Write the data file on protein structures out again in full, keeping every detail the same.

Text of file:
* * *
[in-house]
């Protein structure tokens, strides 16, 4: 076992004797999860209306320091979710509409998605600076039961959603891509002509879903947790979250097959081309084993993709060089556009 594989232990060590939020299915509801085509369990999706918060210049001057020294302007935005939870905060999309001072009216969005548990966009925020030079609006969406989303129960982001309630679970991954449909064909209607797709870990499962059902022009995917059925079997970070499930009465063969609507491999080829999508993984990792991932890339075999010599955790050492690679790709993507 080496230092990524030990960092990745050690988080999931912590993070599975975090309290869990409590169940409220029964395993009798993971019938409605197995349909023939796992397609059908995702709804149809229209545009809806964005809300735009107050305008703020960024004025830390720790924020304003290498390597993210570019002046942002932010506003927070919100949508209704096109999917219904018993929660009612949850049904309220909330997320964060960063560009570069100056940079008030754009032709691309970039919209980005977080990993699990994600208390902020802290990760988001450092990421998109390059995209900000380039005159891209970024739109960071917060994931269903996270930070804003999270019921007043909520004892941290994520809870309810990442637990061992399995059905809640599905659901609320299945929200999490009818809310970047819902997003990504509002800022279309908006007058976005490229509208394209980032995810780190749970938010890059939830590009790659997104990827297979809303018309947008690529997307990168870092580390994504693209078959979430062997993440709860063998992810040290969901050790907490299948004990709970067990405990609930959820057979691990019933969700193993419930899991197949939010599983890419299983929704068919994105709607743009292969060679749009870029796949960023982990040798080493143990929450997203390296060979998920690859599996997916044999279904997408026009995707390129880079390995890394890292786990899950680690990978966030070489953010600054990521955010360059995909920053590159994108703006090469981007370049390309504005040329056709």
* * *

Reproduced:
[in-house]
């Protein structure tokens, strides 16, 4: 076992004797999860209306320091979710509409998605600076039961959603891509002509879903947790979250097959081309084993993709060089556009 594989232990060590939020299915509801085509369990999706918060210049001057020294302007935005939870905060999309001072009216969005548990966009925020030079609006969406989303129960982001309630679970991954449909064909209607797709870990499962059902022009995917059925079997970070499930009465063969609507491999080829999508993984990792991932890339075999010599955790050492690679790709993507 080496230092990524030990960092990745050690988080999931912590993070599975975090309290869990409590169940409220029964395993009798993971019938409605197995349909023939796992397609059908995702709804149809229209545009809806964005809300735009107050305008703020960024004025830390720790924020304003290498390597993210570019002046942002932010506003927070919100949508209704096109999917219904018993929660009612949850049904309220909330997320964060960063560009570069100056940079008030754009032709691309970039919209980005977080990993699990994600208390902020802290990760988001450092990421998109390059995209900000380039005159891209970024739109960071917060994931269903996270930070804003999270019921007043909520004892941290994520809870309810990442637990061992399995059905809640599905659901609320299945929200999490009818809310970047819902997003990504509002800022279309908006007058976005490229509208394209980032995810780190749970938010890059939830590009790659997104990827297979809303018309947008690529997307990168870092580390994504693209078959979430062997993440709860063998992810040290969901050790907490299948004990709970067990405990609930959820057979691990019933969700193993419930899991197949939010599983890419299983929704068919994105709607743009292969060679749009870029796949960023982990040798080493143990929450997203390296060979998920690859599996997916044999279904997408026009995707390129880079390995890394890292786990899950680690990978966030070489953010600054990521955010360059995909920053590159994108703006090469981007370049390309504005040329056709």